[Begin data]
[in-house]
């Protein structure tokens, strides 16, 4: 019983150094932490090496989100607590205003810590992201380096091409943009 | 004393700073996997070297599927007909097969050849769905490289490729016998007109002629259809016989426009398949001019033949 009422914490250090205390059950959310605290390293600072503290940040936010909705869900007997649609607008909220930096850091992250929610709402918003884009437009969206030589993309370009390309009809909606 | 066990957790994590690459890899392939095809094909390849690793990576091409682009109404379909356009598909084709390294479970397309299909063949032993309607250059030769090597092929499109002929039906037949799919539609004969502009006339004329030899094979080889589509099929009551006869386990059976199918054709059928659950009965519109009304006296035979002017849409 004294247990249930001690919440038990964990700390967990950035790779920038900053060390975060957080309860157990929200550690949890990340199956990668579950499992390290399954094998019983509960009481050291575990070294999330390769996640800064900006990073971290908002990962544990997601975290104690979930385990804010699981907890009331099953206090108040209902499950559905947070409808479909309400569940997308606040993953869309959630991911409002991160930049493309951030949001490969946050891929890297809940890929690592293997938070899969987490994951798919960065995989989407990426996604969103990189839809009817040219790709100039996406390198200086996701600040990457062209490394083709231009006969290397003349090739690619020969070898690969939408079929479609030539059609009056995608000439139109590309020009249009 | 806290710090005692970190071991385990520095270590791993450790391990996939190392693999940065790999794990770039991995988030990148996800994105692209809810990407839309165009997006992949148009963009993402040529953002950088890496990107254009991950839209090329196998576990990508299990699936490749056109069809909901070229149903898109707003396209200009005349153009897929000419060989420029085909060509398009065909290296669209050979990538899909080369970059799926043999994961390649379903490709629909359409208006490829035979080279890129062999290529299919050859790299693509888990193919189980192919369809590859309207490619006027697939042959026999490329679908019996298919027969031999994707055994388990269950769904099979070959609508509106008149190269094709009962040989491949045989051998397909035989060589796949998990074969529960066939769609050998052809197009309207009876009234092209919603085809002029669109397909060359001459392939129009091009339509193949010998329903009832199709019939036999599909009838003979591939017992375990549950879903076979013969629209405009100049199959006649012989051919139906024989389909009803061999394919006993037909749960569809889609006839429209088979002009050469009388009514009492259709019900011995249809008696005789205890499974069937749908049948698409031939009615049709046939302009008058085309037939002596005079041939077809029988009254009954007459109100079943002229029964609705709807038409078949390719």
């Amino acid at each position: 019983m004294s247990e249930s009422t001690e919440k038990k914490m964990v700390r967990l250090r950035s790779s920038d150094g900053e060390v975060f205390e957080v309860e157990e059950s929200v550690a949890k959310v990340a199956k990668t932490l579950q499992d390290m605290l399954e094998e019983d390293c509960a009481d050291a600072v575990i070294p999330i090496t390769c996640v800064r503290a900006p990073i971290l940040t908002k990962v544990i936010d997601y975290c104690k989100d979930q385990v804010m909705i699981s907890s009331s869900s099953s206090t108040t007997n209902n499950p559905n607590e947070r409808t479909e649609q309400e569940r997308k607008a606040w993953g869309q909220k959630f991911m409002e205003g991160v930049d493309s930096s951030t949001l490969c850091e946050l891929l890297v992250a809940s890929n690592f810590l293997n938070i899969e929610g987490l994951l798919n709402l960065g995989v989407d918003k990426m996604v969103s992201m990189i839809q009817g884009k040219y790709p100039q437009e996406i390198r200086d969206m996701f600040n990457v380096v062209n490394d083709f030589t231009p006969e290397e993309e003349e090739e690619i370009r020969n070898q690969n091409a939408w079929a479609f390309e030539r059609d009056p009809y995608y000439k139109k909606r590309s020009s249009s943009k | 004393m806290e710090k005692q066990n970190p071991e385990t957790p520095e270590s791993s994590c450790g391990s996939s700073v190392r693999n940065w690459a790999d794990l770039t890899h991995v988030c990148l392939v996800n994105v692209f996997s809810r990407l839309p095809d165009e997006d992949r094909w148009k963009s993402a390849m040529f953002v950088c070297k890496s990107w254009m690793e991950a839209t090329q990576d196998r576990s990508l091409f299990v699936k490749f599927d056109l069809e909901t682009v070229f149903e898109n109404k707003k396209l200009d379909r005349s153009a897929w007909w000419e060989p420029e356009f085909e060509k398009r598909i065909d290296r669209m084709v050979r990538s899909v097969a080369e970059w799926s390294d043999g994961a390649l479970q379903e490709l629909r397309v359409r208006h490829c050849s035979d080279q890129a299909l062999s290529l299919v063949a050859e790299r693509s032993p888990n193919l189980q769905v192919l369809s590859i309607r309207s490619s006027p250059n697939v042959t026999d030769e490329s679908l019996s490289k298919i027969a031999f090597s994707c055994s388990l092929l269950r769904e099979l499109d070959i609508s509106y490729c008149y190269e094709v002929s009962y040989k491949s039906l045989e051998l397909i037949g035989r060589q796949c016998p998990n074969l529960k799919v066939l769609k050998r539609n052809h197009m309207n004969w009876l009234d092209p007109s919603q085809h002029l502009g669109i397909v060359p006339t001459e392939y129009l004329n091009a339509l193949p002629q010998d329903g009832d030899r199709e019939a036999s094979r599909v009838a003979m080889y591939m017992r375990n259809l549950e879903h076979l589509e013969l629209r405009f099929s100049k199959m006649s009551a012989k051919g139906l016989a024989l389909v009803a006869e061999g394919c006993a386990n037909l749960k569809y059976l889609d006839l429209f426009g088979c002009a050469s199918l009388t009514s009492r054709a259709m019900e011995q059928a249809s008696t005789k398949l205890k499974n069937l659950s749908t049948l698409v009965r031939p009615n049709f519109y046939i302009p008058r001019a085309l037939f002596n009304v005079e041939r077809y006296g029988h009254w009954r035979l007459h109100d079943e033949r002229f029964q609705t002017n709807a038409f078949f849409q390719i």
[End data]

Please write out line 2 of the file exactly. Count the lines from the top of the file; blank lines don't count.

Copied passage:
């Protein structure tokens, strides 16, 4: 019983150094932490090496989100607590205003810590992201380096091409943009 | 004393700073996997070297599927007909097969050849769905490289490729016998007109002629259809016989426009398949001019033949 009422914490250090205390059950959310605290390293600072503290940040936010909705869900007997649609607008909220930096850091992250929610709402918003884009437009969206030589993309370009390309009809909606 | 066990957790994590690459890899392939095809094909390849690793990576091409682009109404379909356009598909084709390294479970397309299909063949032993309607250059030769090597092929499109002929039906037949799919539609004969502009006339004329030899094979080889589509099929009551006869386990059976199918054709059928659950009965519109009304006296035979002017849409 004294247990249930001690919440038990964990700390967990950035790779920038900053060390975060957080309860157990929200550690949890990340199956990668579950499992390290399954094998019983509960009481050291575990070294999330390769996640800064900006990073971290908002990962544990997601975290104690979930385990804010699981907890009331099953206090108040209902499950559905947070409808479909309400569940997308606040993953869309959630991911409002991160930049493309951030949001490969946050891929890297809940890929690592293997938070899969987490994951798919960065995989989407990426996604969103990189839809009817040219790709100039996406390198200086996701600040990457062209490394083709231009006969290397003349090739690619020969070898690969939408079929479609030539059609009056995608000439139109590309020009249009 | 806290710090005692970190071991385990520095270590791993450790391990996939190392693999940065790999794990770039991995988030990148996800994105692209809810990407839309165009997006992949148009963009993402040529953002950088890496990107254009991950839209090329196998576990990508299990699936490749056109069809909901070229149903898109707003396209200009005349153009897929000419060989420029085909060509398009065909290296669209050979990538899909080369970059799926043999994961390649379903490709629909359409208006490829035979080279890129062999290529299919050859790299693509888990193919189980192919369809590859309207490619006027697939042959026999490329679908019996298919027969031999994707055994388990269950769904099979070959609508509106008149190269094709009962040989491949045989051998397909035989060589796949998990074969529960066939769609050998052809197009309207009876009234092209919603085809002029669109397909060359001459392939129009091009339509193949010998329903009832199709019939036999599909009838003979591939017992375990549950879903076979013969629209405009100049199959006649012989051919139906024989389909009803061999394919006993037909749960569809889609006839429209088979002009050469009388009514009492259709019900011995249809008696005789205890499974069937749908049948698409031939009615049709046939302009008058085309037939002596005079041939077809029988009254009954007459109100079943002229029964609705709807038409078949390719």